It’s been a few months since I’ve done an Infinite Play column. It’s kind of like an exercise regimen, once you stop it can be tough to start again, no matter how much you enjoyed doing it. So the untimely and unexpected death of Alex Chilton on Wednesday, however unfortunate the circumstances, seems as good a time as any to try to get it back in gear.
Like many of Chilton’s fans in my age bracket, I first heard of him via The Replacements’ song about him, but it took a few years to actually hear what the fuss was about. So when Rykodisc released Big Star Live and the definitive version of Third/Sister Lovers in 1992, I snapped them up. They had clearly lived up to the hype, and I could hear where not only The ‘Mats, but also Matthew Sweet and Teenage Fanclub, both of whom were huge in my life at the time, had gotten a lot of their inspiration.
But I was still missing the first two records. The problem was that they were only available on compact disc, and I didn’t yet have a CD player. Thankfully, my buddy Mike, whose musical knowledge and taste would shame pretty much every member of the Popdose staff (then again, it should be pretty obvious by this point that we have precious little shame), made a cassette copy for me.
Although I knew many of the songs via Big Star Live, to the original studio versions blew the doors off them. From #1 Record’s opening cut, “Feel,” to Radio City’s closer, “I’m In Love With A Girl,” I was spellbound by its fusion of singer-songwriter introspection and aggressive rock, of intricate production and accessible songs. The closest South Florida had to alternative radio at the time was a way left-of-the-dial suburban high school station that signed off around 9:00 (I don’t live there anymore so I don’t know if it’s gotten better). So in the land where Jimmy Buffett and Gloria Estefan were the King and Queen, having the Big Star catalog made me feel like the hippest guy in town (apart from Mike, of course).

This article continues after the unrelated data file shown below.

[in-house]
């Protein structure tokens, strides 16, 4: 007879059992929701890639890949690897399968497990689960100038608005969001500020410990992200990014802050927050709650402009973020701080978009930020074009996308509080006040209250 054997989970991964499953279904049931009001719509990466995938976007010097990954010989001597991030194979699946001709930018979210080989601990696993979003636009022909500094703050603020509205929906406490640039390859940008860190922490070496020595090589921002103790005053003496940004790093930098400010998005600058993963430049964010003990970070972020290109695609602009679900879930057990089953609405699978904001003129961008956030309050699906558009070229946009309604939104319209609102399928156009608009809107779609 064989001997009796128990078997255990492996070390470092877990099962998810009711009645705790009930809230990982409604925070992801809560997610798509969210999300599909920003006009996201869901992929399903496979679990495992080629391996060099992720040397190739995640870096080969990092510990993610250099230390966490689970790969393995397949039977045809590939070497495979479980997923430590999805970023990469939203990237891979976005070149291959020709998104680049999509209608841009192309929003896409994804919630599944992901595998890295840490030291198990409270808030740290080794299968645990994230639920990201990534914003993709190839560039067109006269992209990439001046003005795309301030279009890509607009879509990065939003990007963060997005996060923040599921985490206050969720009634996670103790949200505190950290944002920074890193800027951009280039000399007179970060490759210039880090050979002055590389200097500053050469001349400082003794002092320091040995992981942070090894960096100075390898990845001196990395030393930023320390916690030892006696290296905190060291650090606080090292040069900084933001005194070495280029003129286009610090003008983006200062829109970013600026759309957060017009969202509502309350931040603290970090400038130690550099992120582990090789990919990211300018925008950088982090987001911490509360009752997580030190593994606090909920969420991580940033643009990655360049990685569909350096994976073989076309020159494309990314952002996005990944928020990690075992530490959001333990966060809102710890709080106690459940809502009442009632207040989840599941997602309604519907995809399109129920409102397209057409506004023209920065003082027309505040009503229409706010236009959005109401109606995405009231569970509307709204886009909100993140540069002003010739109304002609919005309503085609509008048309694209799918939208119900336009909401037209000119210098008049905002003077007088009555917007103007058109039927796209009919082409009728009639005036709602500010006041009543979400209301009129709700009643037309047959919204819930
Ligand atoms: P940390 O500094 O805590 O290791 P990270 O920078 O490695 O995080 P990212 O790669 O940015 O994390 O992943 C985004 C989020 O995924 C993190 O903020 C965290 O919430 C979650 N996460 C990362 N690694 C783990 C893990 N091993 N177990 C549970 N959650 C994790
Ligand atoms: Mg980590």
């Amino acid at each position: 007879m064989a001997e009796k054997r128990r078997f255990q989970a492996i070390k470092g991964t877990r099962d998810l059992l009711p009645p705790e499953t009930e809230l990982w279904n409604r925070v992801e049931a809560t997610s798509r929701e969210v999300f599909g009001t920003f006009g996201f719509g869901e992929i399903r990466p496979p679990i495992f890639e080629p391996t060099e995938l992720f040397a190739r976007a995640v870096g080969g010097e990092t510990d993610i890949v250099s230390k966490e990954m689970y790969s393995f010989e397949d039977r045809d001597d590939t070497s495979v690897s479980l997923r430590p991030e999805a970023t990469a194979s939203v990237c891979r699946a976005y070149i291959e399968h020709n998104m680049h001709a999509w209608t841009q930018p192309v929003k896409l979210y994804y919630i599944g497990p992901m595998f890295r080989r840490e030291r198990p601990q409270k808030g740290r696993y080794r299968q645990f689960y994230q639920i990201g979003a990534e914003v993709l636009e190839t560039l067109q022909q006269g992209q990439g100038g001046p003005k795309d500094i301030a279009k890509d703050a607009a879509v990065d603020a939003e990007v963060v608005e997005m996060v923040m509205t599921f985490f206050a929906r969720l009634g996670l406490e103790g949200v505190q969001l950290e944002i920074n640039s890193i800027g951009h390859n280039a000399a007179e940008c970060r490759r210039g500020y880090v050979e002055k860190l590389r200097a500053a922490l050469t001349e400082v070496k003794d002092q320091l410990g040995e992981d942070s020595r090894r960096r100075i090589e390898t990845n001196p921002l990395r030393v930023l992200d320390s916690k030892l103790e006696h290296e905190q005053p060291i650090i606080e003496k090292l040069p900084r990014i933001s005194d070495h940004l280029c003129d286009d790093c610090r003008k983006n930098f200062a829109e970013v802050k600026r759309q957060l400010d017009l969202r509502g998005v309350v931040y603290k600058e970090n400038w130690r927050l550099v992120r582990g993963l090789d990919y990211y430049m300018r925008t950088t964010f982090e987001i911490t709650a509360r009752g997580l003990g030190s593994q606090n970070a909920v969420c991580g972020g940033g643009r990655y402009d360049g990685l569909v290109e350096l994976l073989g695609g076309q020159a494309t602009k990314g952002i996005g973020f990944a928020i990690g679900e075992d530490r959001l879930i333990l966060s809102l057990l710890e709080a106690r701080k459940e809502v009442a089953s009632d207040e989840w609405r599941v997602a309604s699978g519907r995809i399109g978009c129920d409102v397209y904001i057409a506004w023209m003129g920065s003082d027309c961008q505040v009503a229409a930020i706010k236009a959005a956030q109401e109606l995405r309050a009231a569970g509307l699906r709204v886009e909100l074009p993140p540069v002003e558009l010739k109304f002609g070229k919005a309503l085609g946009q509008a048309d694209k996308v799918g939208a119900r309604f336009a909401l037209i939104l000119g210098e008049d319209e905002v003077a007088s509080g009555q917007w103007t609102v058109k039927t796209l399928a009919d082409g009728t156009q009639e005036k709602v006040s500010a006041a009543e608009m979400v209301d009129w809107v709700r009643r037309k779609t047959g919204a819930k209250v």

So although I’m tempted to pick out a lesser-known song from their catalog, because there are so many brilliantly subtle moments throughout (oh, the glory of the bridge on “When My Baby’s Beside Me”), I have to go with the obvious choice of “September Gurls” from Radio City. When I was listening to it Wednesday night, something about it struck me in a way that I had never noticed before.
We often described jangly melodic rock songs as “Beatlesque,” but the brilliance of “September Gurls” is how Chilton, at his prime, showed he could be three members of The Beatles at once and yet sound entirely original. Its effortlessly catchy melody and singable chorus is straight out of Paul McCartney’s Big Bag O’Hooks; the bitterly introspective lyric, notably the couplet, “I loved you, well, never mind/I’ve been crying all the time” would have made John Lennon take notice. And that bright and shiny guitar tone is straight out of George Harrison’s Sonic Blue Stratocaster on “Nowhere Man.”
Even with the increased exposure this week, it’s hard to envision a situation where Alex Chilton’s death would increase his sales beyond a handful of curious people. But that doesn’t bother me too much. Chilton’s appeal to us music geeks lies as much in his status as one of rock’s greatest cult heroes. But in the 2:49 it takes to listen to “September Gurls,” we can all imagine 73 million tuning in to the Ed Sullivan Show to see Paul Westerberg’s dream of children by the million screaming for Alex Chilton come true.